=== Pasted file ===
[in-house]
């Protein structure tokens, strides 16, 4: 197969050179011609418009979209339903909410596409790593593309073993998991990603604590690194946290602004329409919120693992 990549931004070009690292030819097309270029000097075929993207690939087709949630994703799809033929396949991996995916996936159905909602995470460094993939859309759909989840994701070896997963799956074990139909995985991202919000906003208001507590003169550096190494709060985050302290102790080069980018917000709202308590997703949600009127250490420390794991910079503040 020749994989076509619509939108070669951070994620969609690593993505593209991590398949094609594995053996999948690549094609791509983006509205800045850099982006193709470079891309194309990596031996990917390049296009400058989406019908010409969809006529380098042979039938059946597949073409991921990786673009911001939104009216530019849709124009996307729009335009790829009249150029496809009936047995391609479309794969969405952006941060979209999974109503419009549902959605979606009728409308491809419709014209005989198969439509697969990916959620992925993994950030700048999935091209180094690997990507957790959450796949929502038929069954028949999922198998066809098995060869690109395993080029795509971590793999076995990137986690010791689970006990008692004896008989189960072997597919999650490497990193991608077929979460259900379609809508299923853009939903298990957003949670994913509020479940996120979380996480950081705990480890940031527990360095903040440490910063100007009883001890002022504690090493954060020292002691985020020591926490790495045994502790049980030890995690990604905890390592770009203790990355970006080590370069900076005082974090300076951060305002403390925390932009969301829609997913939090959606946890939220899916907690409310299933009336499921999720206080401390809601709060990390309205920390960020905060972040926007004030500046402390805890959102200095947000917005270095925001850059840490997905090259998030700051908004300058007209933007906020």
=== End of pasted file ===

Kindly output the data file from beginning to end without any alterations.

[in-house]
């Protein structure tokens, strides 16, 4: 197969050179011609418009979209339903909410596409790593593309073993998991990603604590690194946290602004329409919120693992 990549931004070009690292030819097309270029000097075929993207690939087709949630994703799809033929396949991996995916996936159905909602995470460094993939859309759909989840994701070896997963799956074990139909995985991202919000906003208001507590003169550096190494709060985050302290102790080069980018917000709202308590997703949600009127250490420390794991910079503040 020749994989076509619509939108070669951070994620969609690593993505593209991590398949094609594995053996999948690549094609791509983006509205800045850099982006193709470079891309194309990596031996990917390049296009400058989406019908010409969809006529380098042979039938059946597949073409991921990786673009911001939104009216530019849709124009996307729009335009790829009249150029496809009936047995391609479309794969969405952006941060979209999974109503419009549902959605979606009728409308491809419709014209005989198969439509697969990916959620992925993994950030700048999935091209180094690997990507957790959450796949929502038929069954028949999922198998066809098995060869690109395993080029795509971590793999076995990137986690010791689970006990008692004896008989189960072997597919999650490497990193991608077929979460259900379609809508299923853009939903298990957003949670994913509020479940996120979380996480950081705990480890940031527990360095903040440490910063100007009883001890002022504690090493954060020292002691985020020591926490790495045994502790049980030890995690990604905890390592770009203790990355970006080590370069900076005082974090300076951060305002403390925390932009969301829609997913939090959606946890939220899916907690409310299933009336499921999720206080401390809601709060990390309205920390960020905060972040926007004030500046402390805890959102200095947000917005270095925001850059840490997905090259998030700051908004300058007209933007906020």